tory of the war.
Italy, taken as a whole, is a triangle, of which the easternThe Geography of Italy.
side is bounded by the Ionian Sea and the
Adriatic Gulf, its southern and western sides by
the Sicilian and Tyrrhenian seas; these two sides
converge to form the apex of the triangle, which is represented
by the southern promontory of Italy called Cocinthus, and
which separates the Ionian from the Sicilian Sea.The southernmost point of Italy is Leucopetra (Capo dell'Armi).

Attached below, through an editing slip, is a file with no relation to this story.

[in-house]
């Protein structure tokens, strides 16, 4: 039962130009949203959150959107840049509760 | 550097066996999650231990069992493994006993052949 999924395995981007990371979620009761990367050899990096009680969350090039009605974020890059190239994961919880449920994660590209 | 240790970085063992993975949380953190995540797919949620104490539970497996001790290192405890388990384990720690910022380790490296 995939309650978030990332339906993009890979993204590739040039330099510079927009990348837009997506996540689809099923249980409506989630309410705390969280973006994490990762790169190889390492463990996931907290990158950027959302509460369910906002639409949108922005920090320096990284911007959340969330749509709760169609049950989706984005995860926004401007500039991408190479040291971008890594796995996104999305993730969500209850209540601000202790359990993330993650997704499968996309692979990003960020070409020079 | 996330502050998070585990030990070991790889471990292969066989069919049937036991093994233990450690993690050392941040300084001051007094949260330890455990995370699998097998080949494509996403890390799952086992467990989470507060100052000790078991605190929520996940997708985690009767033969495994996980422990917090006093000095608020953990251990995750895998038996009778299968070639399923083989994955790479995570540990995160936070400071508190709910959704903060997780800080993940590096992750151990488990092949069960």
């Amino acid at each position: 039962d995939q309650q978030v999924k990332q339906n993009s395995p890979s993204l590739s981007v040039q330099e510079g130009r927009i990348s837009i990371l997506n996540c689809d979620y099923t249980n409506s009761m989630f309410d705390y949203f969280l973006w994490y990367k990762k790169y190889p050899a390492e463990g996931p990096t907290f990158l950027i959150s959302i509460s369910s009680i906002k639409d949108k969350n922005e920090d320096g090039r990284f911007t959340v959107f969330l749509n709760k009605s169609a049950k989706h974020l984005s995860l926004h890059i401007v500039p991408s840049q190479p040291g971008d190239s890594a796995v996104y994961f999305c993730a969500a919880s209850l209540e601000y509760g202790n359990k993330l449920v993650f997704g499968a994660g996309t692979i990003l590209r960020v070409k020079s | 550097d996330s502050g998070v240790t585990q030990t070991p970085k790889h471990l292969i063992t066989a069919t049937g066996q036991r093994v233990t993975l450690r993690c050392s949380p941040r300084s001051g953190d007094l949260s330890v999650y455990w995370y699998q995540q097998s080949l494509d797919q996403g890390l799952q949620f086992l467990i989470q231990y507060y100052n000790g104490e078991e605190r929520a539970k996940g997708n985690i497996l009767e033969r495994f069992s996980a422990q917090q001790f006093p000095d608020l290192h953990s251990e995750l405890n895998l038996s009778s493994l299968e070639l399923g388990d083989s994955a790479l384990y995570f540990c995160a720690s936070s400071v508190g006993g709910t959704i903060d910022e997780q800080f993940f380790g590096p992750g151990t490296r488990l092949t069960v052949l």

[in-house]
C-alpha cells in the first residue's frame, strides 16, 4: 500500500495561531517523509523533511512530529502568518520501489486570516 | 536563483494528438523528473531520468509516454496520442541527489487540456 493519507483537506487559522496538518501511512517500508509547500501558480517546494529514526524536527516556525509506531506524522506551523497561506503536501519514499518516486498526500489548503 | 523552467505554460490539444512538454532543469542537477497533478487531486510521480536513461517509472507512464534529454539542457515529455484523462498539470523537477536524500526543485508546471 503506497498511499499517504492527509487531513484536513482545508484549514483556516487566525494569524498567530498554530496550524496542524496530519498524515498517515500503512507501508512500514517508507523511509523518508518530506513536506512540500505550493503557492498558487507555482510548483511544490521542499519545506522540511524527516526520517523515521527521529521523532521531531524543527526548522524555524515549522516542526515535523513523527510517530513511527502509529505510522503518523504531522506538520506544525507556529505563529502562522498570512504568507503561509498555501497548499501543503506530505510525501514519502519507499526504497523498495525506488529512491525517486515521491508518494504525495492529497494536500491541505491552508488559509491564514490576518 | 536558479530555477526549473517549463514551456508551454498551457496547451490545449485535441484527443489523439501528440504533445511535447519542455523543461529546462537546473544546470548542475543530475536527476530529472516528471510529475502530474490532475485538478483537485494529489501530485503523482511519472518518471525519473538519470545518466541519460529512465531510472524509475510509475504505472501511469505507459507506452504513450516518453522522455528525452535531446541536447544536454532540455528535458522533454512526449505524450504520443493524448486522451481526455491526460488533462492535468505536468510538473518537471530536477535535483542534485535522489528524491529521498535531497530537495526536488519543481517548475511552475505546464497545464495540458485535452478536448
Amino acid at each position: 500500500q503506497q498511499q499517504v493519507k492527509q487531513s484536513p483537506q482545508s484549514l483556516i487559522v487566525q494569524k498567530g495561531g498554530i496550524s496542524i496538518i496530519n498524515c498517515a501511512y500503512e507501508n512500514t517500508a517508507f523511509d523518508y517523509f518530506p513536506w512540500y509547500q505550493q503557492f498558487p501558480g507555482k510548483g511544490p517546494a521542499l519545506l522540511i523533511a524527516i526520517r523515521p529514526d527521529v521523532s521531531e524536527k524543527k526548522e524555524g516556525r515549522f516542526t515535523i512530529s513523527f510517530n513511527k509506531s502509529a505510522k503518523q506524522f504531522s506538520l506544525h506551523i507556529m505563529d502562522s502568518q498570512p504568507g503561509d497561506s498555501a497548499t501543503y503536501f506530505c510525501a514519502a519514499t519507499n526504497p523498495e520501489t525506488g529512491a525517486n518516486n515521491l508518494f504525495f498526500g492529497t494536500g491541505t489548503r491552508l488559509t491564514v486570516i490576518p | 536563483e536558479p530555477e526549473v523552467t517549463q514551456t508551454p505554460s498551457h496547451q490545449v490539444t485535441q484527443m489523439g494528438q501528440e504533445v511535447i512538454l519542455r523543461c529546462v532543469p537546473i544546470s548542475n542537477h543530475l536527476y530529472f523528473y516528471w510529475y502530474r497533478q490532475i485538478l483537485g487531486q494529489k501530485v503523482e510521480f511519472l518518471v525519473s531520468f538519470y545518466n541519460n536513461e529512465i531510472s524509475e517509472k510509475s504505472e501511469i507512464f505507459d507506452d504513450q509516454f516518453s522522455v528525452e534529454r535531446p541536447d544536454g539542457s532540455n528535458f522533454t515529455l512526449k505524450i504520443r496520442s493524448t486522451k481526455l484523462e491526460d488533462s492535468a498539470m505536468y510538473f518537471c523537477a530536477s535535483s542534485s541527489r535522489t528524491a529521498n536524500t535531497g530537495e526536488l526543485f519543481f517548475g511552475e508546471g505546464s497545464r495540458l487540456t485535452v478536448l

Cocinthus (Punta di Stilo) is much too far to the north; yet it may have been
regarded as the conventional point of separation between the two seas, Sicilian
and Ionian, which have no natural line of demarcation. The
third side, or base of this triangle, is on the north, and is
formed by the chain of the Alps stretching right across the
country, beginning at Marseilles and the coast of the Sardinian
Sea, and with no break in its continuity until within a short
distance of the head of the Adriatic. To the south of thi